Medical Journal Disputes Trump’s Claim to WHO – But Misstates What He Said

By Patrick Goodenough | May 20, 2020 | 5:47am EDT
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(CNSNews.com) – A leading medical journal on Tuesday took issue with President Trump for citing its research in a letter to the World Health Organization – but evidently misinterpreted what Trump had written.

In his letter to WHO Director-General Tedros Adhanom, Trump called for major reforms, failing which the organization would lose U.S. funding permanently, he warned, and the U.S. could even withdraw altogether.

Outlining his concerns about WHO’s response to the coronavirus outbreak, Trump wrote that WHO “consistently ignored credible reports of the virus spreading in Wuhan in early December 2019 or even earlier, including reports from the Lancet medical journal.”

The Lancet in a statement Tuesday called Trump’s comment “factually incorrect,” and added that it had “published no report in December, 2019, referring to a virus or outbreak in Wuhan or anywhere else in China.”

Trump did not, however, say the relevant reports in The Lancet had been published in December.

In referring to December, he was clearly speaking about the month during which the coronavirus was spreading in Wuhan – according to credible reports, including those published in The Lancet.

On January 24, The Lancet published a paper by two dozen Chinese experts – including the deputy director of Wuhan’s Jinyintan Hospital – who wrote among other things that “the symptom onset date of the first patient identified was Dec 1, 2019.”

The date is significant, because it was three weeks earlier that the date given by the Chinese Center for Disease Control and Prevention (December 21) as the start of the first cluster of cases in Wuhan.

December 1 was also a full month before Chinese health authorities reported the outbreak to the WHO on December 31. Countries are obliged under the International Health Regulations to inform WHO “within 24 hours” of any public health event that could have serious and international consequences.

A second paper published in The Lancet, also on January 24, referred to the onset of symptoms in the first case of the “Wuhan pneumonia” taking place on December 12.

In his letter to Tedros, Trump wrote that the WHO had ignored reports about the virus spreading in the Chinese city “in early December 2019 or even earlier.”

The “even earlier” reference could point to Chinese government data, leaked later to a Hong Kong newspaper, that indicated a first case may have occurred as early as November 17.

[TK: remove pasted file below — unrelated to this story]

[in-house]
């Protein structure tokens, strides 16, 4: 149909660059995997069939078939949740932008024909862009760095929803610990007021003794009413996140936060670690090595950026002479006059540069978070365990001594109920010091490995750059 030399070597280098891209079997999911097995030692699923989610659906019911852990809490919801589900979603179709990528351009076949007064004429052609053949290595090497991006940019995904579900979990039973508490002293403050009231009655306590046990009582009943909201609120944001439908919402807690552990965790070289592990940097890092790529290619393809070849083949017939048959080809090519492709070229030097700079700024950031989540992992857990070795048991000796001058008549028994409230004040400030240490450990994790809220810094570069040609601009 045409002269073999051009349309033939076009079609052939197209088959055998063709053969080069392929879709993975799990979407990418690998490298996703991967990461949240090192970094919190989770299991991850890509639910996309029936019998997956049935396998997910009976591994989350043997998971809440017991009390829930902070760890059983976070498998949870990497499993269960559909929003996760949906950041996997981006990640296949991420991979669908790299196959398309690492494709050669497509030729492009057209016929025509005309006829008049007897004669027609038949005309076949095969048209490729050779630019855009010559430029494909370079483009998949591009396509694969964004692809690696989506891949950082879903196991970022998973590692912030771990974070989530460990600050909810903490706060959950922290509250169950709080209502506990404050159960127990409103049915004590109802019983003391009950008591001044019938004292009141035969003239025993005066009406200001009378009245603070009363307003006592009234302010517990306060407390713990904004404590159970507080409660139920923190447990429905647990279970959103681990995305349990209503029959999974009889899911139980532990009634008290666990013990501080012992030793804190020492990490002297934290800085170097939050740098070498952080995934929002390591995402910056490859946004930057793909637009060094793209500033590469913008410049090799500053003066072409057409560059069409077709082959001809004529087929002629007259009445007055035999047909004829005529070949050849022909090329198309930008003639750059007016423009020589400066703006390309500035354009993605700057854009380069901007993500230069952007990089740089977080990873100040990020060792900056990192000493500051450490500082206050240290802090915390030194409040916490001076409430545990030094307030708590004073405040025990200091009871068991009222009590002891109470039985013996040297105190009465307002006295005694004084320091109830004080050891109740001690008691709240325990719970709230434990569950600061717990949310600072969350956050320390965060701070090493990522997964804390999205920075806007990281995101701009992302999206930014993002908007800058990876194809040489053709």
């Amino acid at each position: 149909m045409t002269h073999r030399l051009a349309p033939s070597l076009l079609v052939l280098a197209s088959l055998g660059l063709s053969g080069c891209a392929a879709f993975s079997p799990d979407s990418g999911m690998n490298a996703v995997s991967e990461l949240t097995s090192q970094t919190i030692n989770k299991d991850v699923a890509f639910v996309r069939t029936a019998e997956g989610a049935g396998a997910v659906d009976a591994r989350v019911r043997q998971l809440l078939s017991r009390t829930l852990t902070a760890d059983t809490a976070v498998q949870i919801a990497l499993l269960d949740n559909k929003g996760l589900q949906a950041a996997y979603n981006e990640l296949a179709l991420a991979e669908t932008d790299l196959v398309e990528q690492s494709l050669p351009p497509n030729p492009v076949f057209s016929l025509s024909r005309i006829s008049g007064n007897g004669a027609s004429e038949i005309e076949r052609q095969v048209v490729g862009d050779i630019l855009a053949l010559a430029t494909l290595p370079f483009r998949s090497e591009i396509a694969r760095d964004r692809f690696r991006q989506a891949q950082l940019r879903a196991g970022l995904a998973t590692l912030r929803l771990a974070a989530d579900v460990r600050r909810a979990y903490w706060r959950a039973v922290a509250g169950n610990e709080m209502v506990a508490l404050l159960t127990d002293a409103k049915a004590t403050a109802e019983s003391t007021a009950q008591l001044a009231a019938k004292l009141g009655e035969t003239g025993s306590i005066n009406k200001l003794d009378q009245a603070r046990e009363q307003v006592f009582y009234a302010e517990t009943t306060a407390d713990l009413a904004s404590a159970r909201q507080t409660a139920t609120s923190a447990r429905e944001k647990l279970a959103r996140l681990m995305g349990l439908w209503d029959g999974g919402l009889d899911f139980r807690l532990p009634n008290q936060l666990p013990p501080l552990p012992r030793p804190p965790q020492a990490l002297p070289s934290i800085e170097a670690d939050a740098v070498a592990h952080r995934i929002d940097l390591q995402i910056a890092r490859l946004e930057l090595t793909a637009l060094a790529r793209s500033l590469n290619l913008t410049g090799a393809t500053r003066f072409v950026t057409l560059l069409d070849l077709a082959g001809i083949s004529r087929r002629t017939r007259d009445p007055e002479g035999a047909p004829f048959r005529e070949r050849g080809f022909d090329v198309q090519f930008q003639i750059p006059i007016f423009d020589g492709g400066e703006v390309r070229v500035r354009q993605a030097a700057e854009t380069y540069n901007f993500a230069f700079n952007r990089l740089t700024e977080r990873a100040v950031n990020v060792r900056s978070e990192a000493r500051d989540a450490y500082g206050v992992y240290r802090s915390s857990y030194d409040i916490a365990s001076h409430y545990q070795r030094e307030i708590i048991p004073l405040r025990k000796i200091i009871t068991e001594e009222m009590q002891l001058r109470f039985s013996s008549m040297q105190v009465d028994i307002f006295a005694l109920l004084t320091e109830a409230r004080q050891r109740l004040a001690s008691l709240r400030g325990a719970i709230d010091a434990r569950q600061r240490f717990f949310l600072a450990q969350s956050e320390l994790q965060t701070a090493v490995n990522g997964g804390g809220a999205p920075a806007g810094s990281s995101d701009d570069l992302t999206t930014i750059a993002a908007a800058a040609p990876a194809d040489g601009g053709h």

In its statement Tuesday, The Lancet wrote, “The allegations levelled against WHO in President Trump’s letter are serious and damaging to efforts to strengthen international cooperation to control this pandemic.”

“It is essential that any review of the global response is based on a factually accurate account of what took place in December and January.”

In addition to issuing the statement, the journal’s editor, Richard Horton, tweeted, “Dear President Trump – You cite The Lancet in your attack on WHO. Please let me correct the record. The Lancet did not publish any report in early December, 2019, about a virus spreading in Wuhan. The first reports we published were from Chinese scientists on Jan 24, 2020.”

Queries sent to the publication about its apparent misstating of Trump’s claim brought no response by press time.

The Lancet is a prestigious peer-reviewed medical journal, but its editorial columns have not shied away from political controversy during the pandemic, with criticism directed in particular and the U.S. and British governments’ responses.

An unsigned April 18 editorial described Trump’s leadership as “volatile” and “incompetent.”

“The degree to which the USA stalled in taking aggressive action to curtail the spread of COVID-19 is directly the product of an administration marked by consistently poor timing, intent on making decisions in favor of economic interests instead of those that are guided by science and to protect health,” it said. “The rush to reopen the country puts dollars over deaths.”

An April 23 editorial, signed by Horton, defended the WHO against Trump’s allegations, although it did allow that there were “legitimate questions” about Chinese authorities’ actions and reporting in December and January.

Horton in that column called Trump’s decision to suspend funding to the WHO “a crime against humanity” and “a knowing and inhumane attack against the global civilian population.”

Last week, another unsigned editorial accused Trump of undermining the U.S. Centers for Disease Control and Prevention, and ended by implicitly calling on U.S. voters to remove Trump in November.

“Americans must put a president in the White House come January, 2021, who will understand that public health should not be guided by partisan politics,” it concluded.

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